Bay/Bow

bay-bow

 

Bay windows project outward from the side of the house. They are made up of a central window and two side windows. The central window is usually fixed, and parallel to the existing wall. The side windows are set at a 30°, 45°, 60°, or 90° angle. They’re often casements or double-hung styles and are either stationary or operating. Bay windows have a deep sill area that’s commonly used as a display for plants.

 

  • Add value to the home. Bay windows are often chosen for their aesthetic appeal. From the outside, the shimmering glass gives the home a clean, modern look. On the inside, the style looks elegant and creates a feeling of additional space. Aesthetic appeal and increased square footage add to the resale value of your home.
  • Allow natural light to enter. Bay windows have panoramic views, so they allow more natural light to enter from multiple directions.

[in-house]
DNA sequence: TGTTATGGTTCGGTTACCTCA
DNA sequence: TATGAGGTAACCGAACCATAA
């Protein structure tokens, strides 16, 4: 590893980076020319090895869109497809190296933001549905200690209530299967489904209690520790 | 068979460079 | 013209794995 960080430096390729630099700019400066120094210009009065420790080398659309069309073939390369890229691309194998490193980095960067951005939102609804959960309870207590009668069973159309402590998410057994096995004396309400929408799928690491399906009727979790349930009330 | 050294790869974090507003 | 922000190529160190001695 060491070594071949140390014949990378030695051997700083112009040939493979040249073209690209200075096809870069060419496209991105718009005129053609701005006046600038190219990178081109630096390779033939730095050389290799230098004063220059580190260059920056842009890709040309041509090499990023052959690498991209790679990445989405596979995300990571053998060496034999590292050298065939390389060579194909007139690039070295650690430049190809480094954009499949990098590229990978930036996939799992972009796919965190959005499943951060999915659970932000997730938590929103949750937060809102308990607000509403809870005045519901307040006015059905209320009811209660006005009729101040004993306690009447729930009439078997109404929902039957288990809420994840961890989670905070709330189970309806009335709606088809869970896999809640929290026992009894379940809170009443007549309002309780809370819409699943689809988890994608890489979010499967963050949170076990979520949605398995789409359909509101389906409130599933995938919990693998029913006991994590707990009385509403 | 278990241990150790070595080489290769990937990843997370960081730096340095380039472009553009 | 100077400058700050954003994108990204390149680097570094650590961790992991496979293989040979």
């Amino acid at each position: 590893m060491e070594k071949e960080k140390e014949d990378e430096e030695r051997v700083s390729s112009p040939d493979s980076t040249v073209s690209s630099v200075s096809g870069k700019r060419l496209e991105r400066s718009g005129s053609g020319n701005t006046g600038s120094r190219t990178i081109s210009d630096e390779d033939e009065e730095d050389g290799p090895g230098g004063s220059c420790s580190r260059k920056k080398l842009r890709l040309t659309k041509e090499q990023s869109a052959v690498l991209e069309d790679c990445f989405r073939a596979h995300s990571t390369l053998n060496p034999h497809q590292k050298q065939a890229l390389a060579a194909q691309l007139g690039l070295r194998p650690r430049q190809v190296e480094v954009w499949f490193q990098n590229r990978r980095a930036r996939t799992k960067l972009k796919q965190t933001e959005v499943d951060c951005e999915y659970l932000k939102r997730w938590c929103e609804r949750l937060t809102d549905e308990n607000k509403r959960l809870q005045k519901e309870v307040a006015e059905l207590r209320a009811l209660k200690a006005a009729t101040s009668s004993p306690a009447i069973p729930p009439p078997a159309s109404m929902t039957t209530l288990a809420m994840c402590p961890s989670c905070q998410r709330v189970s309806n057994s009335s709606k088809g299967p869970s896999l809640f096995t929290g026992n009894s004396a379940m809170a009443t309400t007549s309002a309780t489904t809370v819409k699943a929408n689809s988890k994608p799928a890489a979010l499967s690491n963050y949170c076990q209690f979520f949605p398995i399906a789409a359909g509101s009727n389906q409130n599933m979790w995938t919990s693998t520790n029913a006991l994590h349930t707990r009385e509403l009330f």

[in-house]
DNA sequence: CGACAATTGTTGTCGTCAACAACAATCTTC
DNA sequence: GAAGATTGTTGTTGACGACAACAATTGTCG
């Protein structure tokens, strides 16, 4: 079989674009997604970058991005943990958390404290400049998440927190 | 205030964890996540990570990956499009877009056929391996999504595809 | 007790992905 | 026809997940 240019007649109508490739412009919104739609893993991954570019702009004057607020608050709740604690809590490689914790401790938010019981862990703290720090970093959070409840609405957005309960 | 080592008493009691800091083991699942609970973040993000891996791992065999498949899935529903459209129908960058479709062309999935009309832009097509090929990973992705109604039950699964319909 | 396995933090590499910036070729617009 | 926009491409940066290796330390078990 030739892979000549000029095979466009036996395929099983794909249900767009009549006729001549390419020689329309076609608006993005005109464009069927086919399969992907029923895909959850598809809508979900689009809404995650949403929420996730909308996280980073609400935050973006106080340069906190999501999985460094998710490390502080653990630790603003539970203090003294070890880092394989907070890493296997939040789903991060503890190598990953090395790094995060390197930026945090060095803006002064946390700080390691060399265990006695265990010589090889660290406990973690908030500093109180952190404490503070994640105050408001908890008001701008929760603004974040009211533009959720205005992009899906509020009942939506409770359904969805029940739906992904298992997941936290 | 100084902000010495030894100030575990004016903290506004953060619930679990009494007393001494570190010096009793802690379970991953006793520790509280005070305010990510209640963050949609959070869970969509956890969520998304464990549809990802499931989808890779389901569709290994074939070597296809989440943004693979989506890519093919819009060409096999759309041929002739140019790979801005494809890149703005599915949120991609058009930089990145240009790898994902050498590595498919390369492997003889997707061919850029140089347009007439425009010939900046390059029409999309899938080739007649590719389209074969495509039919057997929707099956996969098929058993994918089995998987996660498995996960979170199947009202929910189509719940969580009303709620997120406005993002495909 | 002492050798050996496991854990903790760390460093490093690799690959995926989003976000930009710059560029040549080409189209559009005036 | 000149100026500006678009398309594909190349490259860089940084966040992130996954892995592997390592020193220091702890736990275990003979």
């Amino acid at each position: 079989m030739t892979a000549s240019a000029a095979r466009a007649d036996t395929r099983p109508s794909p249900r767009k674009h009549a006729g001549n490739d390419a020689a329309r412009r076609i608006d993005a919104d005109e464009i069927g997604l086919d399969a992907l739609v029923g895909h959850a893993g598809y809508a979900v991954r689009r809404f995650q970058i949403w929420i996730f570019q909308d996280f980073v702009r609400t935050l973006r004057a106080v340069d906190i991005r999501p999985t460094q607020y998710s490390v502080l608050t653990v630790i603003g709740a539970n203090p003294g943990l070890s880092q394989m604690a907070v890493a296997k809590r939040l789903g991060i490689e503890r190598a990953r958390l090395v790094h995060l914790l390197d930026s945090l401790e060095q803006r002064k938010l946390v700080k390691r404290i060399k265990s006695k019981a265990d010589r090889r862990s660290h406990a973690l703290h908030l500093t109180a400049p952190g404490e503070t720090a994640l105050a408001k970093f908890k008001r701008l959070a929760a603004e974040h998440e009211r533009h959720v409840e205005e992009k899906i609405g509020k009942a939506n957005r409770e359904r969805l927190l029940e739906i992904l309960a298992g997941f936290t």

• Good ventilation. Because bay windows offer the option of having two operating windows, the homeowner and guests can enjoy a nice breeze from two directions instead of just one.
  • Versatility. Bay windows can be found in any room in Victorian homes, but they’re also a popular enhancement for modern homes. They can be installed anywhere, but bay windows are popular in the kitchens and living rooms of modern homes. The area around the window allows for a reading nook or banquette style seating.

 

 


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